Meanwhile, in a medium bowl, combine the tomatoes, cilantro, garlic and red onion to make the salsa topping. Top individual bowls with 2 tablespoons salsa and serve immediately.

Refrigerate remaining salsa for another use.

Cook’s Notes:
If you are in a rush, you can always use a  commercially prepared rotisserie chicken that can be found in the deli hot section of your local grocery store or supermarket.

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Vietnamese Caramel Chicken

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This  main dish is an addictive take on ga kho gung, a spicy Vietnamese caramelized chicken with ginger and fish sauce, that is sweetened with onions, carrots, garlic, and light brown sugar.

Adapted from LAURA REGE
Food & Wine Magazine
January 2018

Serves 4

Ingredients:
4 whole chicken legs (2 1/2 pounds)
Kosher salt, to taste
Fresh ground black pepper, to taste
4 tablespoons canola oil, divided
I medium white onion, thinly sliced
1 large carrot, julienned
4 garlic cloves, minced
2 teaspoons ground ginger
1/2 cup light brown sugar
3 tablespoons rice vinegar
2 tablespoons fish sauce
2 whole Vietnamese Red Bird Chilies
1 Jalapeño pepper, sliced
2 tablespoons chopped cilantro or scallions, for garnish (optional)

Directions:
Season chicken with salt and pepper. In a deep 12-inch skillet, heat 2 tablespoons oil. Add chicken to skillet, skin side down. Cook over moderately high heat until browned, about 5 minutes. Turn chicken and brown other side, about 4 minutes. Transfer the chicken to a plate. Pour the oil out of the skillet and discard.

Return skillet to moderate heat. Add remaining 2 tablespoons oil, onions, carrots, garlic, and ginger powder; cook over moderate heat, stirring occasionally, until softened, about 2 minutes.

Add sugar, vinegar, fish sauce, and 1/2 cup water to skillet. Bring to a boil, and return chicken to skillet, skin side down. Simmer over moderate heat, occasionally basting the chicken, 8 minutes. Turn chicken and continue basting, adding water by tablespoonfuls if sauce thickens too rapidly, until an instant-read thermometer inserted in thickest part of chicken registers 165° and sauce is thickened, about 15 minutes. Add the jalapeño, and toss to coat in sauce.

To serve, transfer chicken to a platter, and drizzle sauce over the chicken. Garnish with cilantro or scallions, if desired.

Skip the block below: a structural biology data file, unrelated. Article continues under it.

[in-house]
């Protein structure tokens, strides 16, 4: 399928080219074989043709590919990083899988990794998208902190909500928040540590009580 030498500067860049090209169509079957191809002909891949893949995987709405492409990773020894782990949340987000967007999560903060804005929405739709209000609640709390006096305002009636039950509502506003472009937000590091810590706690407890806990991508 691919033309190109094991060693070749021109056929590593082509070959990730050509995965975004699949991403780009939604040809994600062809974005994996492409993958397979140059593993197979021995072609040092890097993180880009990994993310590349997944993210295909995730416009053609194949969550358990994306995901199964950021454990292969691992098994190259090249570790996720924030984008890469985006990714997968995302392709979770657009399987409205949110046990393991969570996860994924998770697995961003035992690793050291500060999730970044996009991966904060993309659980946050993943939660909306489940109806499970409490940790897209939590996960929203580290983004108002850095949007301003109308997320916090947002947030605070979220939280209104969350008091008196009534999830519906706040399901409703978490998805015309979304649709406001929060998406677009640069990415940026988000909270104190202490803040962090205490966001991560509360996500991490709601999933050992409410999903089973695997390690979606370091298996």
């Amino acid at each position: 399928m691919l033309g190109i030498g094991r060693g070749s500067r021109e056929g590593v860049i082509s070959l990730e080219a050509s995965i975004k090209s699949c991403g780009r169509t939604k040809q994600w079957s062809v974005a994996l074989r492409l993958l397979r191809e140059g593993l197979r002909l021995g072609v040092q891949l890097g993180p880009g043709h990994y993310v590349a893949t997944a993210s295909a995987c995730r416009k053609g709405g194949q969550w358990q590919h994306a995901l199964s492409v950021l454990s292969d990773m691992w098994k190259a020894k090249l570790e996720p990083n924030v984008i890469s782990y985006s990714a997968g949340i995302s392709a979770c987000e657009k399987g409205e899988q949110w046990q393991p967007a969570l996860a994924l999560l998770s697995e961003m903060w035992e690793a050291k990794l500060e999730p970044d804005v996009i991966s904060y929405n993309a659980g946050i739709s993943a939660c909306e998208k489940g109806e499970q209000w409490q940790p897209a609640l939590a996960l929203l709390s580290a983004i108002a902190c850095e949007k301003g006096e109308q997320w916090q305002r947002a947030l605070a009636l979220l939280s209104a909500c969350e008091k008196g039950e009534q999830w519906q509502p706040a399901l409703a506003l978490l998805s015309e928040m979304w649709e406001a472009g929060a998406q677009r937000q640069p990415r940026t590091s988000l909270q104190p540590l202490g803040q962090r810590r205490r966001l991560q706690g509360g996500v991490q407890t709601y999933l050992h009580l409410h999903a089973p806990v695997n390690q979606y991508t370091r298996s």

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Whole Roasted Truffle Cornish Hens

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Roasted chicken is one of those dished that transcends the human taste buds, regardless of  where it can be found on the menu in this global culinary world. This dish takes it’s inspiration from a classical French technique of natural basting of a chicken or any other fowl for that matter, by rubbing butter under the bird’s skin. Serve with wild rice and a green vegetable of the season and I promise you that this is one dish that your will never get tired of.

Serves 4

Ingredients:
Four Rock Cornish Hens
4 ounces unsalted butter, softened
1/2 ounce black truffle oil
Salt, to taste
Ground black pepper, to taste
1 lemon, sliced into four quarters
8 fresh thyme sprigs
2 cloves garlic, halved

Directions:
Combine butter and truffle oil in a small bowl, Sprinkle in salt and pepper to taste.

Using a pastry bag or a plastic bag with a corner snipped off, pipe the truffle butter mixture under the skin of the hens breast and legs. Place fingers under the skin and rub around each individual bird.

Using twine, tie the legs of each bird together. Tuck wings under breast and place the hens uncovered in a glass baking dish and place in the refrigerator allowing the birds to air dry for 24 hours.

Remove the hens from the refrigerator. Insert the lemon, thyme sprigs and garlic into each bird’s cavity. Allow the hens to sit at room temperature for 1 hour.

Heat the oven to 400° F and add about 1/2 cup of water to the baking dish. Depending on your oven, bake the hens for 45 to 60  minutes or until the hens reach an internal  temperature of 165° F.

Remove from the oven and place on a large serving platter. Garnish the hens with fresh herbs and serve with your choice of side dishes.

 All photographs and content, excepted where noted, are copyright protected. Please do not use these photos without prior written permission. If you wish to republish this photograph and all other contents, then we kindly ask that you link back to this site. We are eternally grateful and we appreciate your support of this blog.

Thank you so much!